Additionally, more Autistic voices are needed in any conversation about autism. I strongly suggest reading the entirety of that which is written for Autistics Speaking Day, of course, but here is one.
 Autistics Speaking EVERY Day.
This post can also be found at the Autistics Speaking Day blog here.

Today is Autistics Speaking Day. (Unless I messed up my queue or I messed up which day it is or blogger is broken. But I'm assuming that none of this happened.) Today is a day when we all (or as many of us as can executive function in time to write/submit something by today, which is why I am actually writing this all the way back on September 21st) write something about our lives, our experiences, whatever as far as I can tell.
And what I have to say is that we speak EVERY day. Not all of us do it by talking, and even those of us who do aren't always consistent about it. Not all of us do it by typing either, though that is how I am speaking today
Having a day when we all get together and speak is great as a community thing. It's great for flooding people with reminders that we speak all at once. It's great for reminding us that we can speak out.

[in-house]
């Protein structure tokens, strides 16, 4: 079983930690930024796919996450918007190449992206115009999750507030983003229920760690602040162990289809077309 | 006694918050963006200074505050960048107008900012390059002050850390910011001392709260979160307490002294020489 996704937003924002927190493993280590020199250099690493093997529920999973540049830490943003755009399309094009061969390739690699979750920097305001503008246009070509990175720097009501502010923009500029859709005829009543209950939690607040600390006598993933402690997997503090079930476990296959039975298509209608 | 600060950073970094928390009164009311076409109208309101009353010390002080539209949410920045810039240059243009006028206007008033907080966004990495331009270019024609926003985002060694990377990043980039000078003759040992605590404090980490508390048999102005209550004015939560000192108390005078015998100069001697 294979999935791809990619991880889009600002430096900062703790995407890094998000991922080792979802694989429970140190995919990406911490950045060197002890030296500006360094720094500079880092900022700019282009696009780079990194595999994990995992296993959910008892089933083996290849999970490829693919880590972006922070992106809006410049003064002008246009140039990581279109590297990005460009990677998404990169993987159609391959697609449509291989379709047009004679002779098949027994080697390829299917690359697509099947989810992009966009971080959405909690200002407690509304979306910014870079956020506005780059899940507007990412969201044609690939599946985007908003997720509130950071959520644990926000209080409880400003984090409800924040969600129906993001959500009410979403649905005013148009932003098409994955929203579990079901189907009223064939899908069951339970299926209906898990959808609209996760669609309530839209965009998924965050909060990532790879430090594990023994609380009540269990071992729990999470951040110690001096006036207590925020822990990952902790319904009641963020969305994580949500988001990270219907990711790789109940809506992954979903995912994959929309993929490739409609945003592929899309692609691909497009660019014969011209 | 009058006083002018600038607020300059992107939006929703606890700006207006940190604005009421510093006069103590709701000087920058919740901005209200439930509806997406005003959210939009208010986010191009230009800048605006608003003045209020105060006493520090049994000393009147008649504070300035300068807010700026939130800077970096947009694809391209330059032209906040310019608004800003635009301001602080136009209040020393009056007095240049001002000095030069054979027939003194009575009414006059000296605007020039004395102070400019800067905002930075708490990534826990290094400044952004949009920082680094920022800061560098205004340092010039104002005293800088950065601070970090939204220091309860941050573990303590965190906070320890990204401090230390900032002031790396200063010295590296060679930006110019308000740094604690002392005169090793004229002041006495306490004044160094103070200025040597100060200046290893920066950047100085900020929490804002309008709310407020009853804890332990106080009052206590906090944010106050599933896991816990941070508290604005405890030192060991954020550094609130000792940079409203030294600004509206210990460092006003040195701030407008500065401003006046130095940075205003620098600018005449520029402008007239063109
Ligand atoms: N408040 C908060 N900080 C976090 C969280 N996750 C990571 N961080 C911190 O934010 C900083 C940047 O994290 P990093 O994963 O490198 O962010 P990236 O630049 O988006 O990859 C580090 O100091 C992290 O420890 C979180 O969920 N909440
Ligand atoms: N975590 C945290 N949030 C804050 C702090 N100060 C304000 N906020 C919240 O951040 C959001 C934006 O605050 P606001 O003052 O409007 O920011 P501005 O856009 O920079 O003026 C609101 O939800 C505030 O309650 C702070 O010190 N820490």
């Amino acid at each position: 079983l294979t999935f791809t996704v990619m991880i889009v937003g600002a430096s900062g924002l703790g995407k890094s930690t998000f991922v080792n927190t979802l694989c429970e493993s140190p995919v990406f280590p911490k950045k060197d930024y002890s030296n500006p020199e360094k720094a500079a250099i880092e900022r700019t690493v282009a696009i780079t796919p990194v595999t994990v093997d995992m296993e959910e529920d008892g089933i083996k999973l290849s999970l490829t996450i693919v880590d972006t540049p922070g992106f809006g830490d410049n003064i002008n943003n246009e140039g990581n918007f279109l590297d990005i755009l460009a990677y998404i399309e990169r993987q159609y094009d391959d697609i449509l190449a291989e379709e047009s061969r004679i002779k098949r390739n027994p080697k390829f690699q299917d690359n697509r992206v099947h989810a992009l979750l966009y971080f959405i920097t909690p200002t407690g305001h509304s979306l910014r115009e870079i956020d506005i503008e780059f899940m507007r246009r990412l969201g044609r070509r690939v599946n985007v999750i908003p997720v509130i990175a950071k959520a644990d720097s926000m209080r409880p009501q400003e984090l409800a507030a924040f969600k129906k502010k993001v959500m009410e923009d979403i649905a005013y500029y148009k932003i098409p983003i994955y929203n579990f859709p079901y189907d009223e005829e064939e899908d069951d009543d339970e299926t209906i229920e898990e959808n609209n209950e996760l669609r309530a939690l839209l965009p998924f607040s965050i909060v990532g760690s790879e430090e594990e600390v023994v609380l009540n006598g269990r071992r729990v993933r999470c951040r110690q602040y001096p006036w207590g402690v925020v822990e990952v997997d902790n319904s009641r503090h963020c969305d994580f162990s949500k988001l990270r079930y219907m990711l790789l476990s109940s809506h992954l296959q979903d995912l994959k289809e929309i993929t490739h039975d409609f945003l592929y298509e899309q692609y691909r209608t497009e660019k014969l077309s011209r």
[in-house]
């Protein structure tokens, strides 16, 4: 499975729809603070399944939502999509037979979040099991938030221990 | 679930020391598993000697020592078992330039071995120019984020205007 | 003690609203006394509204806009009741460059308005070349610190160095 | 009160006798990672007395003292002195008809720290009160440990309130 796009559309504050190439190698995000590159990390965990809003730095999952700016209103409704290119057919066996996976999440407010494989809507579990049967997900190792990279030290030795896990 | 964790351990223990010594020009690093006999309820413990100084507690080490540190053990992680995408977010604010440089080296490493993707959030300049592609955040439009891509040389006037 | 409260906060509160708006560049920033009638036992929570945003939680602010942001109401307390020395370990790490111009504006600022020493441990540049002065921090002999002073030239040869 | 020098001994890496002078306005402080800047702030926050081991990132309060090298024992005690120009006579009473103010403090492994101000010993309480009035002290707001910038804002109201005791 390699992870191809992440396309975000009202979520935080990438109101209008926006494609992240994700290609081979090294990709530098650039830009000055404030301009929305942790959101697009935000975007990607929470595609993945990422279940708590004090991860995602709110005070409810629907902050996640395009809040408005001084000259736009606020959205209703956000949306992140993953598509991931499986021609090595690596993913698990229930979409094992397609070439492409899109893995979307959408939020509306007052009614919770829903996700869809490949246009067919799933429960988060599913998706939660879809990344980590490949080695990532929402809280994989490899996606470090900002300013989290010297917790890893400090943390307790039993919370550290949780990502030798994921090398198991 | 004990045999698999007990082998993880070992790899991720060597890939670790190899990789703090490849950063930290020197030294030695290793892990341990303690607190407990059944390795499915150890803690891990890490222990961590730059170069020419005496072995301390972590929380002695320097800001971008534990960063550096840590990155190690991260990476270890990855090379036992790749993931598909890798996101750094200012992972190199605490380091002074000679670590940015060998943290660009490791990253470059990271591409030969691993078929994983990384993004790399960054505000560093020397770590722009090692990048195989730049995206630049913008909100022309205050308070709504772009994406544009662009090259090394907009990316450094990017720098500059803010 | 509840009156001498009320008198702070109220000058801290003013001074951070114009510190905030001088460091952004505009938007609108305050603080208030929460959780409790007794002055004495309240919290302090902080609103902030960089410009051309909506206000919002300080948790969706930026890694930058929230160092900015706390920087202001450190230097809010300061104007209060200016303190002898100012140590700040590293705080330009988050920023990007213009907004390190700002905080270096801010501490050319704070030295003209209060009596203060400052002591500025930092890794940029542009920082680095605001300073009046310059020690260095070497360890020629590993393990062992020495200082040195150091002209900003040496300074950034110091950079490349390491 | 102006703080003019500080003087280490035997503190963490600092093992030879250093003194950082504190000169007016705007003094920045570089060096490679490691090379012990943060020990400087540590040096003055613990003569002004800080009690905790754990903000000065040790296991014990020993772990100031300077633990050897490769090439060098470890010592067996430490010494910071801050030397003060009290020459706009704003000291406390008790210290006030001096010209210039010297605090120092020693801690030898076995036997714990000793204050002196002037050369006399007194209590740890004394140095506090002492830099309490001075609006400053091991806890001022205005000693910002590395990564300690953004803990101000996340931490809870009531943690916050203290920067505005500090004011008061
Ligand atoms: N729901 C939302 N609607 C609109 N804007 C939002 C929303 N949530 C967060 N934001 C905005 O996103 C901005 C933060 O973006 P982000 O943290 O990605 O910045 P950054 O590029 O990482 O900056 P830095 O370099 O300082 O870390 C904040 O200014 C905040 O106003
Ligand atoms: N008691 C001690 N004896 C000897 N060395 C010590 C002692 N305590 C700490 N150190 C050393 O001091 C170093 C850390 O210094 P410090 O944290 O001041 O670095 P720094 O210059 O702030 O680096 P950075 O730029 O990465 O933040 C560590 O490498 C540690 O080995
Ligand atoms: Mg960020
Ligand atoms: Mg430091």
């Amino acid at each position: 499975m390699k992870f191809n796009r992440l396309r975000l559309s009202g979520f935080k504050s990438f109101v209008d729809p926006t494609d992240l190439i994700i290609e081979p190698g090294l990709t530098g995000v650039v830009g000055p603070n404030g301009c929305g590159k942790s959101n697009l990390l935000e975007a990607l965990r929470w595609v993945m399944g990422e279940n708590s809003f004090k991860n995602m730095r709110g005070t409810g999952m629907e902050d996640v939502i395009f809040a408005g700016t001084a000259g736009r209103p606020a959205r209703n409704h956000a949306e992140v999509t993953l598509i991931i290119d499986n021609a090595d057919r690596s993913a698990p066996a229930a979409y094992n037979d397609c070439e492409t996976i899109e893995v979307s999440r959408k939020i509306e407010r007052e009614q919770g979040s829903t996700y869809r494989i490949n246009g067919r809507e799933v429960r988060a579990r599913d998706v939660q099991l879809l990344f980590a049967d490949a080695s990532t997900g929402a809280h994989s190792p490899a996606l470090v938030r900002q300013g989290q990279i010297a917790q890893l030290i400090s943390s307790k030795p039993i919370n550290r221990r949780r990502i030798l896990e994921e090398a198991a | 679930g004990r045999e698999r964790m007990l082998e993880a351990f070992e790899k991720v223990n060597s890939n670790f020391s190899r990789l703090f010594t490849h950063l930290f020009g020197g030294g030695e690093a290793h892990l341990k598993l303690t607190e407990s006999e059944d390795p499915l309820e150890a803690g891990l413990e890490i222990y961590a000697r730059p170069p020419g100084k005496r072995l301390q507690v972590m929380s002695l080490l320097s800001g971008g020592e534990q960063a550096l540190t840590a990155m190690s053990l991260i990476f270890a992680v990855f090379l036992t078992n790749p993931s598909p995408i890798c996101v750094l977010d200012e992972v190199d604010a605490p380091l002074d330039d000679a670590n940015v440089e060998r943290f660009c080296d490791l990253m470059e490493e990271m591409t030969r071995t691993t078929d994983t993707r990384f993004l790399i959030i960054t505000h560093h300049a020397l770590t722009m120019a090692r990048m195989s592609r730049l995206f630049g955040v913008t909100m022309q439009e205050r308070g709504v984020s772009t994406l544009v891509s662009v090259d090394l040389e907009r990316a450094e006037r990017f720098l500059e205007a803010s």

And I want to use that one BIG day to make sure we all remember something important: We all speak every day. When I stim in public, I say that I am not embarrassed of how my brain is wired. When I get done what I want to get done, I say that I am NOT inherently broken. When I smile, I say that I am not purely tragic, that I can be happy. When I decide that I do want kids of my own, I say that no, being autistic is not a horrible thing that I wouldn't risk passing on. It's something I feel perfectly OK with. I say that I am OK with bringing more autistic people into the world. When I melt down, I am saying that something is wrong. Whenever I do anything at all, even just sit there and not really do much, I am saying something about who I am and what I think. We all get to say things like that.
And sure, educating people isn't our job. I know that. I probably do more educating than I really need to because I like to teach, but I am aware that specifically educating is not my job unless I'm getting paid for it (only in math. sigh.) So rather than spending lots of time explaining everything over and over again, I ask: Do I act like I find my life and the lives of those like me tragic? Does Henry act like his life is inherently tragic? How about Kassiane? How about Ari? How about Amy? How about... and I continue. We don't act like we think ourselves tragedies because we don't think ourselves tragedies. We act like we matter because we do, whatever some other people might think. When we act, we speak. Today, what we say is that we do speak. Today we remind the world that we are people with our own ideas and our own opinions, and that we can and do communicate them. All they need to do is listen.